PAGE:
Since the speciation (the physico-chemical state of an element) of DFe released through bacterial remineralization has major consequences on its bioavailability and residence time in the dissolved phase, the concurrent release during bacterial particle remineralization of iron-binding ligands, their size class (soluble or colloidal), and the bioavailability of the released DFe to the surface community has been investigated using field work and in vitro experiments. Two different in vitro experiments have been performed at sea. In April 2015, suspended (1-51 µm) and sinking (>51 µm) particles were collected in the upper mesopelagic (43°25’S, 148°25’E). After the resuspension of these particles in filtered seawater (<0.2 µm), the bacterial degradation of the particles and the subsequent release of trace elements and iron-binding ligands within the soluble (<0.02 µm) and colloidal (0.02-0.2 µm) phases were followed during two weeks at in situ temperature in the dark.
In March-April 2016, a complementary experiment has been performed in order to determine the bioavailability of the DFe released during mesopelagic remineralization. After a one-week incubation period of particles (along with the particle-attached bacteria community) collected in the upper mesopelagic, the DFe released during remineralization was mixed with the surface community. The response of the different communities (heterotrophic bacteria, nano and micro-phytoplankton) was followed for a week. Results from the two in vitro experiments demonstrated that (1) small suspended particles (1-51 µm) constitute the main source of DFe in the mesopelagic, while sinking particles (>51 µm) represent a scavenging substrate for DFe, and (2) DFe released during mesopelagic remineralization constitute a significant source of bioavailable DFe for phytoplankton and heterotrophic bacteria communities in the surface ocean (after either upwelling or the deepening of the surface mixed layer).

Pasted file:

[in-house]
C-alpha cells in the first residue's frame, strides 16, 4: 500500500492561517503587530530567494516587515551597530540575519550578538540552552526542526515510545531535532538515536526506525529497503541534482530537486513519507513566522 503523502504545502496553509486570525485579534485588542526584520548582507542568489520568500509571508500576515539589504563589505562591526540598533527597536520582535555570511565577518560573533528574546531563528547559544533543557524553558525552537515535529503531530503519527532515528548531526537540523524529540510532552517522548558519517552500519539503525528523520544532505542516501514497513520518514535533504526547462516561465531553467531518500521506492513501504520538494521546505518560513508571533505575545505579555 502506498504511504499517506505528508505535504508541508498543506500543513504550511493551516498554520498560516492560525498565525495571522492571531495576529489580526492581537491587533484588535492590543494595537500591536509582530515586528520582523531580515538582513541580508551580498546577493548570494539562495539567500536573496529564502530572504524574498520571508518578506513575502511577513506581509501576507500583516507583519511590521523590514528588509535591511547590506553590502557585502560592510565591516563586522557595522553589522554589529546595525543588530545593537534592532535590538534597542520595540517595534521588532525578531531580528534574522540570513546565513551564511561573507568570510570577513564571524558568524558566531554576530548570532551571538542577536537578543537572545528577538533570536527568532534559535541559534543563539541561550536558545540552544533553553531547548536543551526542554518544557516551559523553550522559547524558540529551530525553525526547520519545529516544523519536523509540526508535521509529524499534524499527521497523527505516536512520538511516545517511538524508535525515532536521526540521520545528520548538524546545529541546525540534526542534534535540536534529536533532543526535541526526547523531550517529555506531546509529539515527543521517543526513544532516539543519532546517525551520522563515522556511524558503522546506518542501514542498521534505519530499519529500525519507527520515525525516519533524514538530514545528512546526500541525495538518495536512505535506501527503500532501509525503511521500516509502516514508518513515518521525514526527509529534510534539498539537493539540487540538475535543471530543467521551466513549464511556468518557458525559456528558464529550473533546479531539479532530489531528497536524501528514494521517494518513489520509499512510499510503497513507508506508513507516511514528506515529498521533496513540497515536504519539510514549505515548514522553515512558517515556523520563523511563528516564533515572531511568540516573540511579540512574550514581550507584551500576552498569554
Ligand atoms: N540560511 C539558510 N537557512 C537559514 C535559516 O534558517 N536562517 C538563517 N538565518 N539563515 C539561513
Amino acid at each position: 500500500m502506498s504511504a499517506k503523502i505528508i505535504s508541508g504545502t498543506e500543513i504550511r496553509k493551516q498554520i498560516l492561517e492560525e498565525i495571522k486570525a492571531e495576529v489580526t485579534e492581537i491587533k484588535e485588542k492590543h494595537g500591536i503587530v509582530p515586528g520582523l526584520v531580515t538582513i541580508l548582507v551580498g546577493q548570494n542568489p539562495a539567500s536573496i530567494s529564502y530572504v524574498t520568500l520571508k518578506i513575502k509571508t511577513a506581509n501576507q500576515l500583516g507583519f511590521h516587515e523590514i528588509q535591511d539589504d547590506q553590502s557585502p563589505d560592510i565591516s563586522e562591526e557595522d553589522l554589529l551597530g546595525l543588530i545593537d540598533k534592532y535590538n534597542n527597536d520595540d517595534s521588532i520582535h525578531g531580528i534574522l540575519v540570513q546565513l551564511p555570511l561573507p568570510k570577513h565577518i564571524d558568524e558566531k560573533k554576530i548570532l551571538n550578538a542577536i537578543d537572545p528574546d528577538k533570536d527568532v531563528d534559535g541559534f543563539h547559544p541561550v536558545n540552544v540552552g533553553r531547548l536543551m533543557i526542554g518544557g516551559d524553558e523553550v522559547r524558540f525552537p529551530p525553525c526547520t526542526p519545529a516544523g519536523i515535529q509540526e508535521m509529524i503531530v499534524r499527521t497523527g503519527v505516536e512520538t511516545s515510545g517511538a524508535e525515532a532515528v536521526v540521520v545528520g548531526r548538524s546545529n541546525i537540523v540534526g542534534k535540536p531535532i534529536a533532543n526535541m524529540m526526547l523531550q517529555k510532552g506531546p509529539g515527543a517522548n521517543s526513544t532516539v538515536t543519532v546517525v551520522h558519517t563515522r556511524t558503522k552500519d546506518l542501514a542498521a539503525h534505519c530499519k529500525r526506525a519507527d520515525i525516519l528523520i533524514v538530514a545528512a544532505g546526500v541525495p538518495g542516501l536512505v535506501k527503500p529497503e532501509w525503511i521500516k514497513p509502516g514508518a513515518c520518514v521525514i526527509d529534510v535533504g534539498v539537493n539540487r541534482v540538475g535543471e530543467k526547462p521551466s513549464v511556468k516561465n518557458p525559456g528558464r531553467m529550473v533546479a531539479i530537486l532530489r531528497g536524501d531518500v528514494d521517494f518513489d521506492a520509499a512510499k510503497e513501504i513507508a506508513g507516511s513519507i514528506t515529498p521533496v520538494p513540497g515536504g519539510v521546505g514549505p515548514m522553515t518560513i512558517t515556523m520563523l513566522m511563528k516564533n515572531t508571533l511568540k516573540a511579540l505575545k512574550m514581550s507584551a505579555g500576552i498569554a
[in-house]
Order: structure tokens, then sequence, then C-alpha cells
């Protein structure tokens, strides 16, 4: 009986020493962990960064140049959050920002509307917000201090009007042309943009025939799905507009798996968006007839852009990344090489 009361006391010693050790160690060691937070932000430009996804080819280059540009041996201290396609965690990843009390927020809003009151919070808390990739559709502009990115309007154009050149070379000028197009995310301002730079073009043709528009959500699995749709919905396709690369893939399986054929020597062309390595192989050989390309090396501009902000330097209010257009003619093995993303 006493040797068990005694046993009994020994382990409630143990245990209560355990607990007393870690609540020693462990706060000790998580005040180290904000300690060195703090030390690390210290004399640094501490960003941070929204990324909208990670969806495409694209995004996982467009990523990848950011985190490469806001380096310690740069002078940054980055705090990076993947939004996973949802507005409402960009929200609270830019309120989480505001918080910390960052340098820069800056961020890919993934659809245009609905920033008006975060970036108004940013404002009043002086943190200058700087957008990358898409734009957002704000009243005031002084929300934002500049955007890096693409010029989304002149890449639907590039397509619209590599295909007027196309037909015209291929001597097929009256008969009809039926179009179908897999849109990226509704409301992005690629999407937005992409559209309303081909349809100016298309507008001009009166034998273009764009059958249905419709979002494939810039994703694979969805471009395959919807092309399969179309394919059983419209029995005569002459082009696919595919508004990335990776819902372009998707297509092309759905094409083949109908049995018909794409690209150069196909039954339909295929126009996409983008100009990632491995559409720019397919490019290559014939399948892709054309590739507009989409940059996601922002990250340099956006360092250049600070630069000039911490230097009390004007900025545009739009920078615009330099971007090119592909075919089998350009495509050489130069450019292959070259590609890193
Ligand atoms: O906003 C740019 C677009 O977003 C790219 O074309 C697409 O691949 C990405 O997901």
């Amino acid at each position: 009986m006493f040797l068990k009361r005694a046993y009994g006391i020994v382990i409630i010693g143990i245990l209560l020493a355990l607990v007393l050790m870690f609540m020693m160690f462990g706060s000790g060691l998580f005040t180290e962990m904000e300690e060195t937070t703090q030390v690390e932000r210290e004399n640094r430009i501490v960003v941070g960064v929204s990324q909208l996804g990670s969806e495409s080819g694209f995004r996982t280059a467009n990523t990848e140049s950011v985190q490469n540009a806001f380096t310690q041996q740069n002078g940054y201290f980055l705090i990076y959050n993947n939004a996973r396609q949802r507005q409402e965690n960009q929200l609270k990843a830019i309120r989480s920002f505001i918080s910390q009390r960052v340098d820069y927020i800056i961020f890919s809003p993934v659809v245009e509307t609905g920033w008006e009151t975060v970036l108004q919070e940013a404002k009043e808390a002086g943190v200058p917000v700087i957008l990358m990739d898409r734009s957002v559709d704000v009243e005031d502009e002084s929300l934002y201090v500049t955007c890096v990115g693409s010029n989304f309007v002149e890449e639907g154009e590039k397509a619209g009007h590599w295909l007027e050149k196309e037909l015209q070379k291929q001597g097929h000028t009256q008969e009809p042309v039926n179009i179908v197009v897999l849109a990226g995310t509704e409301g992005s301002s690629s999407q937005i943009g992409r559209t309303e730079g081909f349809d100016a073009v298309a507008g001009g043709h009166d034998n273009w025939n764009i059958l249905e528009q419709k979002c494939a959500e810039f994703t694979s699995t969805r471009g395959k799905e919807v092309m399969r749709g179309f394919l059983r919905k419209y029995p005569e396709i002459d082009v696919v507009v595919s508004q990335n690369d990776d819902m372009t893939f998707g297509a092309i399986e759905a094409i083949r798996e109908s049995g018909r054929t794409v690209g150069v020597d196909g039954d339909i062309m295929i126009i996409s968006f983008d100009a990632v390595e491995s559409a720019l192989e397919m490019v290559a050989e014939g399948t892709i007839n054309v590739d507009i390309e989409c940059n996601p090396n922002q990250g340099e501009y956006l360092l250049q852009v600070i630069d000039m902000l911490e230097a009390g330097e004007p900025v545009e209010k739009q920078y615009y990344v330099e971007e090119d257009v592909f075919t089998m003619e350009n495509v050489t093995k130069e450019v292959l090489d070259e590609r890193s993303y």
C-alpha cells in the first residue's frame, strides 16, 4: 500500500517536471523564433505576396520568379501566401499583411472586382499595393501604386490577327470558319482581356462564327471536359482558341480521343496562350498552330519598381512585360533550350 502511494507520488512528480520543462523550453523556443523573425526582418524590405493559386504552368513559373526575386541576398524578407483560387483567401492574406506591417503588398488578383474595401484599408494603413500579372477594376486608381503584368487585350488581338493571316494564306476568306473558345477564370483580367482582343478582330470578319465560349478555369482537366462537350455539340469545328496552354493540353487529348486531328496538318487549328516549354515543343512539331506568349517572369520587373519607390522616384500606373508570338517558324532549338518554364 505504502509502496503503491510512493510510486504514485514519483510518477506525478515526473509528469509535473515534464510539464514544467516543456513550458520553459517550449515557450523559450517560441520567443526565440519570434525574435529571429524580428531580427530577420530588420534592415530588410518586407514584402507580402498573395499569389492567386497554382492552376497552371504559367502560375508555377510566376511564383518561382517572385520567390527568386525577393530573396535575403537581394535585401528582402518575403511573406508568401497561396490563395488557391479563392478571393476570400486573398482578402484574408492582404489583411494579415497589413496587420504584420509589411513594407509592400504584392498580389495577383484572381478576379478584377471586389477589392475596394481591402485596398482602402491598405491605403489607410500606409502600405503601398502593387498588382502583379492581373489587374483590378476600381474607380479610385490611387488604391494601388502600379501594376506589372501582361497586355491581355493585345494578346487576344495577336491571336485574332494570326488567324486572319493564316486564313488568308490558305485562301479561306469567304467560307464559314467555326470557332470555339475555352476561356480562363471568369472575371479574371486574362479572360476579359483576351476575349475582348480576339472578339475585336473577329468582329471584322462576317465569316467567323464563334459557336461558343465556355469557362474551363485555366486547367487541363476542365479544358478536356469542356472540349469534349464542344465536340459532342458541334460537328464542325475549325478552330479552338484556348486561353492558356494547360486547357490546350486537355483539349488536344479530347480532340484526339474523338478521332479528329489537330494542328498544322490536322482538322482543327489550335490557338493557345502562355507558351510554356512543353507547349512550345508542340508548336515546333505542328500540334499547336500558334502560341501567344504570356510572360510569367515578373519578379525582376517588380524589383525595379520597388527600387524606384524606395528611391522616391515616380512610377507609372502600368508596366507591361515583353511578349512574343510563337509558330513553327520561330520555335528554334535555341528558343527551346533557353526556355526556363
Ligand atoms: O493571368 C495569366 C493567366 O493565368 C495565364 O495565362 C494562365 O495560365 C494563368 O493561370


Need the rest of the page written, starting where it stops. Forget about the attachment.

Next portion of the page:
Finally, the effect of iron limitation on phytoplankton stickiness, cell aggregation and in fine the export of these aggregates toward the deep ocean has been investigated during a laboratory experiment. Two diatom cultures (Chaetoceros neglectus and Pseudo-Nitzschia heimii) where iron is the limiting nutrient have been set up. These iron-limited (and iron-replete) cultures have been used to assess the impact of iron limitation on the cell stickiness, the release of exopolysaccharides substances (EPS) and transparent exopolymeric particles (TEP), and on the aggregation process. The experimental set-up, using a roller table and a couette chamber, was developed during the first year of the project. The fellow demonstrated that iron limitation triggers the aggregation of Pseudo-Nitzschia heimii by increasing the cell stickiness. This increase in cell stickiness is mainly driven by an increase in the EPS bound to the cell surface. At the opposite, the stickiness of Chaetoceros neglectus is not influenced by iron limitation since aggregation of this species is mainly driven by its morphological characteristics (e.g. presence of spines). These results could explain some important findings observed during ocean iron fertilization experiments and help to better understand the differences observed in term of carbon export following the decline of algal blooms.

For the first time, the IRON-IC project provides in situ measurements of the bacterial remineralization rate of PFe within the mesopelagic, investigate the residence time of the recycled iron via the measurement of the concurrent release of iron-binding ligands in the soluble and colloidal phases, and finally assess how environmental parameters, such as atmospheric dust deposition and surface primary production are impacting the iron cycle in the mesopelagic zone. By providing needed parameterization of key processes in global biogeochemical models, the results obtained will be beneficial to the oceanic biogeochemistry community as well as the entire “climate change” research community.